EU foreign affairs chief calls on world to shun Gaddafi

The EU foreign affairs chief, Baroness Ashton, addresses the European Parliament in Brussels, 9 March
Image caption Baroness Ashton was speaking in Strasbourg

The EU foreign affairs chief, Baroness Ashton, has told Euro MPs that Libyan leader Muammar Gaddafi should be "sent back into the cold".

She was speaking at a passionate debate in Strasbourg in which MEPs heard calls for a no-fly zone and for opening borders to refugees.

Lady Ashton said she would discuss a no-fly zone with Nato on Thursday.

Pressed by MEPs to recognise Libya's rebel government, she said it was not within her mandate.

EU leaders are to meet for an extraordinary summit on Friday to discuss Libya and unrest elsewhere in the Arab world.

The 27-state bloc is expected to widen economic sanctions on Libya shortly.

Diplomatic sources say the Libyan Investment Authority (LIA), a huge sovereign wealth fund set up in 2006 to invest the country's oil revenues, is expected to be added to the list of sanctions.

The LIA owns assets throughout the world, including stakes in the Pearson publishing group and Italy's Juventus football club.

The EU decided last week to freeze the assets of Col Muammar Gaddafi and 25 other Libyans, and impose a visa ban on them with immediate effect.

Meeting with rebels

Image caption Thousands of refugees from Libya need help with basics like drinking water

Having brought Libya's controversial leader "out of the cold in the past", Lady Ashton said, it was time for the international community to "send Gaddafi back into the cold".

She said she would attend talks on a no-fly zone and other measures at a meeting with Nato on Thursday.

But she said she could not, under her mandate, comment on calls for granting recognition to Libya's rebel government, the National Libyan Council (NLC).

Speaking to Lady Ashton on Tuesday, Mahmoud Jebril, head of the NLC's crisis committee, said the EU should recognise the council as the sole legitimate representative of the Libyan people.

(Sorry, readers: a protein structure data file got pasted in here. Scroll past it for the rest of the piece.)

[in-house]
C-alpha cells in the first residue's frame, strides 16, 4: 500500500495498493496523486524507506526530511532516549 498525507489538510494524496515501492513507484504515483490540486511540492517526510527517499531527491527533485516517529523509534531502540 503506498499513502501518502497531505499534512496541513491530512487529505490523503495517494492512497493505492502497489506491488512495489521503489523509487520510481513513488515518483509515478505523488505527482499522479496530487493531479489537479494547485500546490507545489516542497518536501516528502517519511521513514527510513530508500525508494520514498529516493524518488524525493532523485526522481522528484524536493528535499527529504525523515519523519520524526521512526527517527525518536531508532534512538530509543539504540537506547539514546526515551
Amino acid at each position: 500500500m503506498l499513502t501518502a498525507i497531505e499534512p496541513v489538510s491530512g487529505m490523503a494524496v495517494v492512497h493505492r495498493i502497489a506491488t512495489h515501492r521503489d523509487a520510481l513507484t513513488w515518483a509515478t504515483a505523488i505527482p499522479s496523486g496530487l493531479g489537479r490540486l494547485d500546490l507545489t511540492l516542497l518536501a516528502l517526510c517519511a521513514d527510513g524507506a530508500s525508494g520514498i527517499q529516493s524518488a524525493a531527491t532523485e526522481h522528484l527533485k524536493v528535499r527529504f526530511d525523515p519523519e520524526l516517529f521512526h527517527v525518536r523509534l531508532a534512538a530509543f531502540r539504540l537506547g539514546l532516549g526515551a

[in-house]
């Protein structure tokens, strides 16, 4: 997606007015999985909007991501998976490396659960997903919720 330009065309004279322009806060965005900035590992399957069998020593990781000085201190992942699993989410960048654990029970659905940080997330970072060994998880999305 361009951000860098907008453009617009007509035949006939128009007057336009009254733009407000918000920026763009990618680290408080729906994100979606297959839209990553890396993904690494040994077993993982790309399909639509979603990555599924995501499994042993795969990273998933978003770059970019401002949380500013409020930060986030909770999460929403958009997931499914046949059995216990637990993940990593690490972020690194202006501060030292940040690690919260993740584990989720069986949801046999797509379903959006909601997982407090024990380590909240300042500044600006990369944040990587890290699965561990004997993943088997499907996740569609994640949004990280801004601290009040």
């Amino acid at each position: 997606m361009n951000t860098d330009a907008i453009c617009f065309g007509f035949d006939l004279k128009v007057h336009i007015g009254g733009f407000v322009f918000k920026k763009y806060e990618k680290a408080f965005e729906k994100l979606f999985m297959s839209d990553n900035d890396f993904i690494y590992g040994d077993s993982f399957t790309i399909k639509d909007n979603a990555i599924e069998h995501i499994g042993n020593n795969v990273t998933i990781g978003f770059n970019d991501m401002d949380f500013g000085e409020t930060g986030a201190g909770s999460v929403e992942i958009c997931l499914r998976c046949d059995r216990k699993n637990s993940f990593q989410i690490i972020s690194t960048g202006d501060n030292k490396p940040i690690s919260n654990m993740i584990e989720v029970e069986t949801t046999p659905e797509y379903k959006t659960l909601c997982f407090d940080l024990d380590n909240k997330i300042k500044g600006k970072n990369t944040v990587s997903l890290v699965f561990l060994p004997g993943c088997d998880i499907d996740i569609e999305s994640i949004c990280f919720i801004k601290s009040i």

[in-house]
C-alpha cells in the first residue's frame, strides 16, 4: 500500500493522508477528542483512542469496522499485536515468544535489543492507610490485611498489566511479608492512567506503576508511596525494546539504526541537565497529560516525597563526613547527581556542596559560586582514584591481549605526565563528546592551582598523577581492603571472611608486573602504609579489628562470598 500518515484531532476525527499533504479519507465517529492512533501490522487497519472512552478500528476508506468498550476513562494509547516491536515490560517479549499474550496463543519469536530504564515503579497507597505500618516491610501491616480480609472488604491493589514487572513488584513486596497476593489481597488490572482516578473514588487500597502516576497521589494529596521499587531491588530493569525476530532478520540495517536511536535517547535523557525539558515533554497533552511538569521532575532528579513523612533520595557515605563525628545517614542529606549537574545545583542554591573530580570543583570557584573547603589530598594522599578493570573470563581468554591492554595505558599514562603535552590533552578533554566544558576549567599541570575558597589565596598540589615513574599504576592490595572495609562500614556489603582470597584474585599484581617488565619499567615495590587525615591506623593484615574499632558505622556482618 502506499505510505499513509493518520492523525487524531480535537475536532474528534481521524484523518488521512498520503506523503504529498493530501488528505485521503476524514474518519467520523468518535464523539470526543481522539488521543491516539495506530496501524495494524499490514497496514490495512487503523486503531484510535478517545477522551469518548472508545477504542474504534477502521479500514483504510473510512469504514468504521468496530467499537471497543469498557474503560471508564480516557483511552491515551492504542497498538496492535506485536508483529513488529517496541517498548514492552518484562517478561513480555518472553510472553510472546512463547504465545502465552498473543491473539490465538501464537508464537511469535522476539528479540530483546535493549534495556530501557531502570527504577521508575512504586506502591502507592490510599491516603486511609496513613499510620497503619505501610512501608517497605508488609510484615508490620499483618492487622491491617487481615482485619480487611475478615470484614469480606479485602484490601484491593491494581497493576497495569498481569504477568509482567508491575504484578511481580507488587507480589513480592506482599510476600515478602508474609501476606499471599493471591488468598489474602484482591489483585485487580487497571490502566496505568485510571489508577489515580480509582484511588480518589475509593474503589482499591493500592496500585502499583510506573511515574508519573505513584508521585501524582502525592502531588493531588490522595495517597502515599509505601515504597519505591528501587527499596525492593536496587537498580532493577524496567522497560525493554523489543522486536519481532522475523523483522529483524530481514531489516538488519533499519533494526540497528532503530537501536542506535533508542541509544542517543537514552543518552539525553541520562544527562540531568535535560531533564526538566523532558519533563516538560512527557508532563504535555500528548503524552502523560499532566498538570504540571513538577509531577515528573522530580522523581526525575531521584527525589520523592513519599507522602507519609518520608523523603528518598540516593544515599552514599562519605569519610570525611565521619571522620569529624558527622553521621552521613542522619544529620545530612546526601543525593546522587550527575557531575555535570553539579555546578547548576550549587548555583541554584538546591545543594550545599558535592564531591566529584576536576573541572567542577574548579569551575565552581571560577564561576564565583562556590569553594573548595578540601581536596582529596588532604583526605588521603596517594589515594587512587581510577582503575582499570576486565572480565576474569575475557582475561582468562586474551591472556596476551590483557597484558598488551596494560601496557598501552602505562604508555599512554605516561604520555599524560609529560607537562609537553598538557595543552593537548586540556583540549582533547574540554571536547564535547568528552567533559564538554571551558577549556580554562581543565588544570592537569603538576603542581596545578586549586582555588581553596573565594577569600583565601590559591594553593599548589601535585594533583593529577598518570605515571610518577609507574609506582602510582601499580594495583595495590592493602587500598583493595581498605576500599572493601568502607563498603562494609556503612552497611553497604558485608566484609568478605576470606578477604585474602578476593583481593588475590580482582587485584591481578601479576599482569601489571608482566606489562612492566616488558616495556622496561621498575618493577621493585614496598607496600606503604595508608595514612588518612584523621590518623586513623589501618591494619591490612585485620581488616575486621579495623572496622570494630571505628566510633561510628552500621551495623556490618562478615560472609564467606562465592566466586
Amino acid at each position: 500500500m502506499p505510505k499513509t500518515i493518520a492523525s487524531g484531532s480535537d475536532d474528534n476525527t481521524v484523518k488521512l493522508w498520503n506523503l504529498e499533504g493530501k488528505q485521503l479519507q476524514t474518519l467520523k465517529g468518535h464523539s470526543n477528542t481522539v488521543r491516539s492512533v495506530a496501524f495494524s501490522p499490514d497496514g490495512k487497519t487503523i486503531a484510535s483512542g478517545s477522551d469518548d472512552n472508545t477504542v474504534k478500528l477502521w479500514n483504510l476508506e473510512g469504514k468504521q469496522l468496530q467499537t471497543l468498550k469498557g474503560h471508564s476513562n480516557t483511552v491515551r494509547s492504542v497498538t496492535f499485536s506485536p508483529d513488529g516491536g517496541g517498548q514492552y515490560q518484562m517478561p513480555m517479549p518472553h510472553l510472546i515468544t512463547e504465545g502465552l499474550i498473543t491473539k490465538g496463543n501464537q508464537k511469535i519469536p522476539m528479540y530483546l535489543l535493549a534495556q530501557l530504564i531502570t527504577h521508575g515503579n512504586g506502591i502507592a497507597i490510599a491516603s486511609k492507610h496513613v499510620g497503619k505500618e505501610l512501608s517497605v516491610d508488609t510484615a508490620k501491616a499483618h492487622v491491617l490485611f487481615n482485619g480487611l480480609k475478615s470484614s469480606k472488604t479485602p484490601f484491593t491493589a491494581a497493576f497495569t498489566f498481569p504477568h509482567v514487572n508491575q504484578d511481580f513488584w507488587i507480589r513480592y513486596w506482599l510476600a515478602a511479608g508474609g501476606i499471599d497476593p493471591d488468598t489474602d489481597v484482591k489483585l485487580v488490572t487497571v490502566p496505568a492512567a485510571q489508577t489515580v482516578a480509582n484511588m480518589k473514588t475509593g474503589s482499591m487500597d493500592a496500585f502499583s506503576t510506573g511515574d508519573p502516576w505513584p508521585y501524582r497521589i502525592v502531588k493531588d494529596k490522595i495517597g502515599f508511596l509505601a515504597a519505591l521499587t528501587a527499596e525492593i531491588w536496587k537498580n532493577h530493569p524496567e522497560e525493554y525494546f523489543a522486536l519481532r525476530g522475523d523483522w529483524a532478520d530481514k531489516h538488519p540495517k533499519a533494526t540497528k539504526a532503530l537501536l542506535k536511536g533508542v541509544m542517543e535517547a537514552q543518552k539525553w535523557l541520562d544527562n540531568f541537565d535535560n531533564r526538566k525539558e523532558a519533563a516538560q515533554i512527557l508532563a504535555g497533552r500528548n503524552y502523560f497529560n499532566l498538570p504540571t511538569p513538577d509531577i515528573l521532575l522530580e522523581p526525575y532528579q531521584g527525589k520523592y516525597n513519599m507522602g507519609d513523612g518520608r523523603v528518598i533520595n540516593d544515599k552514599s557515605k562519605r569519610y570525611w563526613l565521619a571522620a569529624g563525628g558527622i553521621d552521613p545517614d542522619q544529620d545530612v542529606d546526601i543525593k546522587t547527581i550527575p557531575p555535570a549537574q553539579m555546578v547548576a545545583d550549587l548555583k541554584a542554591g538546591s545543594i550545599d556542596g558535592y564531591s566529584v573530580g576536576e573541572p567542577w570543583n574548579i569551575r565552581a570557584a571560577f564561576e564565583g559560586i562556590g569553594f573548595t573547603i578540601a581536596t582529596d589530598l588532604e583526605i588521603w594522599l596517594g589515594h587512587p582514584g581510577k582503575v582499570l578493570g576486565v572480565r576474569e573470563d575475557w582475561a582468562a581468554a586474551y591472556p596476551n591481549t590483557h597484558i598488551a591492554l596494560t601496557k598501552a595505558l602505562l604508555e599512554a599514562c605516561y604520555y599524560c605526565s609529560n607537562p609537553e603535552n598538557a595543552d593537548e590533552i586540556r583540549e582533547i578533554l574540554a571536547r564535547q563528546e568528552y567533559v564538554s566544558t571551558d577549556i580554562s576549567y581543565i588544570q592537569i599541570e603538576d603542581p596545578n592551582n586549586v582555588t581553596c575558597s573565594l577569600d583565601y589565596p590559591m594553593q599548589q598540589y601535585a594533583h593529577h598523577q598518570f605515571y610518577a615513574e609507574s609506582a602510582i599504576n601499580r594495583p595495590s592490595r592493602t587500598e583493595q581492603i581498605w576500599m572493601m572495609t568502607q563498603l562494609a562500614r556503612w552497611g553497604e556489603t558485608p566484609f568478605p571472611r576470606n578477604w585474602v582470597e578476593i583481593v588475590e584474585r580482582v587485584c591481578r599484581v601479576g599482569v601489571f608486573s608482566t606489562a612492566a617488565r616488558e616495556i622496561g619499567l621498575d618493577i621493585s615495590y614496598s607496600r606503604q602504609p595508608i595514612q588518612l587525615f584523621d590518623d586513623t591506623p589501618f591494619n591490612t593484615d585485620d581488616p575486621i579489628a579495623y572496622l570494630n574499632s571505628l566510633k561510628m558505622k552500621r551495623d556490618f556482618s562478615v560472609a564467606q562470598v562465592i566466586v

Lady Ashton said the EU's first priority on Libya was to address the humanitarian crisis and assist with the evacuation.

Media playback is unsupported on your device
Media captionThe head of the Libyan National Transitional Council crisis committee appeals for EU recognition

The European Commission had, she said, increased its assistance to 30m euros (£26m; $42m).

The second priority, she said, was to ensure the on-going violence stopped and that those responsible were held to account.

On the wave of pro-democracy protest sweeping the Arab world this year, the EU foreign affairs chief said Brussels should adopt an incentive-based approach.

"Those partners that go further and faster with reforms should be able to count on greater support from the EU," she said.

'Risk of bad decision'

Speaking to Lady Ashton, Mr Jebril called on the EU to help the rebels in different ways "to continue their armed struggle against Gaddafi".

"A no-fly zone is one of them, supplying the peoples with arms," he was quoted by Reuters news agency as saying.

Among those MEPs advocating recognition for the NLC at Wednesday's debate was the head of the Liberal group, former Belgian Prime Minister Guy Verhofstadt.

"We have to neutralise as quickly as possible Gaddafi's capacity to kill his citizens," he said.

Greens leader Daniel Cohn-Bendit also demanded recognition, saying the NLC was the "only force that can bring democracy to Libya", and warning that victory for Col Gaddafi would mean "the end of democracy across the region".

He urged Western military powers to enforce a no-fly zone over Libyan territory.

"Obviously we are not going to bombard Libya, but we can't let Col Gaddafi bombard Libyan towns," he said.

Mr Cohn-Bendit also urged the parliament to "let the refugees enter Europe".

"If we do that, we will send out a very strong humanitarian and political signal," he said.

"European values must be recognised. We insist on those values and on liberty for Libya, Tunisia and Egypt."

However, Socialist group leader Martin Schulz warned of "the risk of making a bad decision".

He said a "no-fly zone would mean the destruction of Gaddafi's air force, which needs a decision by the United Nations Security Council and the involvement of the Arab League and African Union".

Related Internet links

The BBC is not responsible for the content of external Internet sites